So it is scheduled for Tuesday morning, 8:00. Tate’s surgeon called tonight to explain a few things, and said she wants to prepare us for Tate’s appearance post-surgery. Thanks to Tripawds, we already know about that but what I really want to know is if my little boy is suddenly going to start flying the flag, raising a tent, and waving his magic wand. : )
Okay so we waited a whole week to get Tate’s biopsy results and boy they put a lot of work into this but in the end they say it is probably synovitis. However they can’t rule out cancer, i.e., a severely inflamed histiocytic sarcoma. Nothing definitive either way and they did three separate sections and stains, that’s why it took so long. And then they got a second opinion and both concurred.
Tate’s oncologist does not think it is synovitis, the bigger picture indicates histiocytic sarcoma or maybe he said malignant histiocytosis, I can’t remember. I have too many big words crammed into my little brain. But he pointed out there is loss of bone on both sides of the synovial membrane, the surgeon’s observations point to synovial cell sarcoma, Tate has no previous history and plus he’s a flat coat.
Right or wrong, I asked them to send the samples to Colorado State University. I said we really do not want to chop off his leg and then say, “oops.” He is being so patient, he said “I understand completely” but I know he is worried about time.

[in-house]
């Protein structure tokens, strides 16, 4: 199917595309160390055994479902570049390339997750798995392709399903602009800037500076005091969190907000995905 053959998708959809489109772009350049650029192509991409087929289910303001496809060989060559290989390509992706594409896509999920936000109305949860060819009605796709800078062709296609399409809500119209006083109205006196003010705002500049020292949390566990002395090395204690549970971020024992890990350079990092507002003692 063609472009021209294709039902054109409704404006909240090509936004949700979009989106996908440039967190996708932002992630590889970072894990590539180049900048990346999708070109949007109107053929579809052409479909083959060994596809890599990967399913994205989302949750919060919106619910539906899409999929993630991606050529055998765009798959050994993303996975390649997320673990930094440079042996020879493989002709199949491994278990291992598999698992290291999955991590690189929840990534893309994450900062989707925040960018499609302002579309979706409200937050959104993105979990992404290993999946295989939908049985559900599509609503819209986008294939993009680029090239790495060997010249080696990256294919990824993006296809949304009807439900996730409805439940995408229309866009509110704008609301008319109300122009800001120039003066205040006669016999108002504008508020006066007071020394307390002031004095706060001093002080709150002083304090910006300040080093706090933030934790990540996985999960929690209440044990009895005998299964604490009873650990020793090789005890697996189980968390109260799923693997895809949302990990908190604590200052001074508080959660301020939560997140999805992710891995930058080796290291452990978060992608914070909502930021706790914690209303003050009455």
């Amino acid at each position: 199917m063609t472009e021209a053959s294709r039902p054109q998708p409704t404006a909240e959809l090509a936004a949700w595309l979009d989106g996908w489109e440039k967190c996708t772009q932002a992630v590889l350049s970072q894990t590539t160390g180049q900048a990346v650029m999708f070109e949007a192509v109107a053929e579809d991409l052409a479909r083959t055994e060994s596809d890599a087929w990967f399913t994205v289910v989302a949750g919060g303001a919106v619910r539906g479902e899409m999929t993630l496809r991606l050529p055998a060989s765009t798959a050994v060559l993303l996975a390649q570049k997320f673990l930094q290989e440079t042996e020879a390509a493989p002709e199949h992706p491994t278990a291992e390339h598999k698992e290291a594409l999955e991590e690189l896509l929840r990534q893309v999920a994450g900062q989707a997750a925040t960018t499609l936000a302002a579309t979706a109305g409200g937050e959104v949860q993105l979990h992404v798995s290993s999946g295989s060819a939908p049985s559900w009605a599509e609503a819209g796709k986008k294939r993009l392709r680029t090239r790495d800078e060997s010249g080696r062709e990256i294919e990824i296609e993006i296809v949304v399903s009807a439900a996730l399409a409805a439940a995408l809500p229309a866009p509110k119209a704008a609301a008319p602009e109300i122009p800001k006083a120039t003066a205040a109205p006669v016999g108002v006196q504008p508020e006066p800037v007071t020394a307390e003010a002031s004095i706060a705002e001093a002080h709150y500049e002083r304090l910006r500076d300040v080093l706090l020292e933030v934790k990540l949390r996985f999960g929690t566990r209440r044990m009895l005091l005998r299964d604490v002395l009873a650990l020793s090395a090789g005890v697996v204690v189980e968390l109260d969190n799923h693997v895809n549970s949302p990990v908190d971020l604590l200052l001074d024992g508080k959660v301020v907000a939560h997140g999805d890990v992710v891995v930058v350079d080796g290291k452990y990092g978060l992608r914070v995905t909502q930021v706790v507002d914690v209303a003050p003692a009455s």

In the meantime, I let Tate run around with a great big stick this morning. I could just picture Tate’s whole medical team going “oooohh nooooo! FRACTURE RISK!!!” but I just had to let him be a dog for awhile.
We should get Tate’s pathology report in the next day or two but his oncologist believes it is likely malignant histiocytosis…not good. We are going through the anxiety everyone experiences at this point and this site has been a real blessing to us.
In the meantime, Tate is recovering nicely from his surgical biopsy and has been a very good boy about not bothering his incision so thankfully we don’t have to resort to the dreaded e-collar. And while Pill Pockets are wonderful, he likes Velveeta just fine and so we solved the Tramadol problem.
Well, in early January, Tate was roughhousing in the snow with his BFF, Loretta. Nothing unusual but that night he woke up crying and couldn’t put weight on his left hind leg. The next morning, Dad took him to the Vet Emergency Center, where they said it was either an injury or maybe hip dysplasia. They gave an rx for Rimadyl and said to come back for x-rays and surgery if it wasn’t better in a few days.
In a couple days it was better, he didn’t need the Rimadyl and was fine. But about a month later, we took him to the park and noticed him favoring the same leg but no other signs of anything wrong. This was right after the huge snowstorm that just about everyone in the whole country had so we thought he just irritated the original injury playing in the deep snow. Took him to the vet as soon as we could get in. That’s when things went south.
X-rays showed lesions on the bones in his hip joint. That was about 3 weeks ago, and everything since then is a blur of tests and second opinions and research and figuring out how to get Tramadol into him. Poor Tater-Tot.